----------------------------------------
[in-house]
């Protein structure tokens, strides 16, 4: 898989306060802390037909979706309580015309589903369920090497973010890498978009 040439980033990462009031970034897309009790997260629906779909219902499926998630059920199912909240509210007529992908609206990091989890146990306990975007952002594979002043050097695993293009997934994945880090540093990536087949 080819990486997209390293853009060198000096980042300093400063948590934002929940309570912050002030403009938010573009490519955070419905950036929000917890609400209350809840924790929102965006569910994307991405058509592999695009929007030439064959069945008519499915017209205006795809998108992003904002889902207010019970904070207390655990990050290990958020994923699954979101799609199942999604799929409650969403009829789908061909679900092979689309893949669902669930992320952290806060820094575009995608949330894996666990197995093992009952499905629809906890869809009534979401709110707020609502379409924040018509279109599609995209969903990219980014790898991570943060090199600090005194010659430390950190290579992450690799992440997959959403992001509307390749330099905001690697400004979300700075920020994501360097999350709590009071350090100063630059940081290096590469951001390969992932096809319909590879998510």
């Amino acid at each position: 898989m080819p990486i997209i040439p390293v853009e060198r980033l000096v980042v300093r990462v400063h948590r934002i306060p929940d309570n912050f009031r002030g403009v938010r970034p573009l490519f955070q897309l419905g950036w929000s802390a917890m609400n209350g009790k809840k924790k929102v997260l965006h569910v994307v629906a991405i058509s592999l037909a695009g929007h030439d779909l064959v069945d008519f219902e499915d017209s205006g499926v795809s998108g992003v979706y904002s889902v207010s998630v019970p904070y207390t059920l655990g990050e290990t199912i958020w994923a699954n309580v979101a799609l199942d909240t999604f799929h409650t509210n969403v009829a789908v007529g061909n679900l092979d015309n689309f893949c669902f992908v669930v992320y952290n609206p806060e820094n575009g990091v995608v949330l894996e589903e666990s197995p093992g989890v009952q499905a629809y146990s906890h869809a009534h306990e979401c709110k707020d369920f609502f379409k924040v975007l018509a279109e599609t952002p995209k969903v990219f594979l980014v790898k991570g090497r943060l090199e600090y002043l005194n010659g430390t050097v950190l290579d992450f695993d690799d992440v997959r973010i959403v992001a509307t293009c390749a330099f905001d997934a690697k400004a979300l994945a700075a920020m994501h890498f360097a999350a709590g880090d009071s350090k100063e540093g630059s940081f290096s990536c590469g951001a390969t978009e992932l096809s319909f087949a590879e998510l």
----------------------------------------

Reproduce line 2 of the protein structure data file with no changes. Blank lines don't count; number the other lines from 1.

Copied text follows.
């Protein structure tokens, strides 16, 4: 898989306060802390037909979706309580015309589903369920090497973010890498978009 040439980033990462009031970034897309009790997260629906779909219902499926998630059920199912909240509210007529992908609206990091989890146990306990975007952002594979002043050097695993293009997934994945880090540093990536087949 080819990486997209390293853009060198000096980042300093400063948590934002929940309570912050002030403009938010573009490519955070419905950036929000917890609400209350809840924790929102965006569910994307991405058509592999695009929007030439064959069945008519499915017209205006795809998108992003904002889902207010019970904070207390655990990050290990958020994923699954979101799609199942999604799929409650969403009829789908061909679900092979689309893949669902669930992320952290806060820094575009995608949330894996666990197995093992009952499905629809906890869809009534979401709110707020609502379409924040018509279109599609995209969903990219980014790898991570943060090199600090005194010659430390950190290579992450690799992440997959959403992001509307390749330099905001690697400004979300700075920020994501360097999350709590009071350090100063630059940081290096590469951001390969992932096809319909590879998510």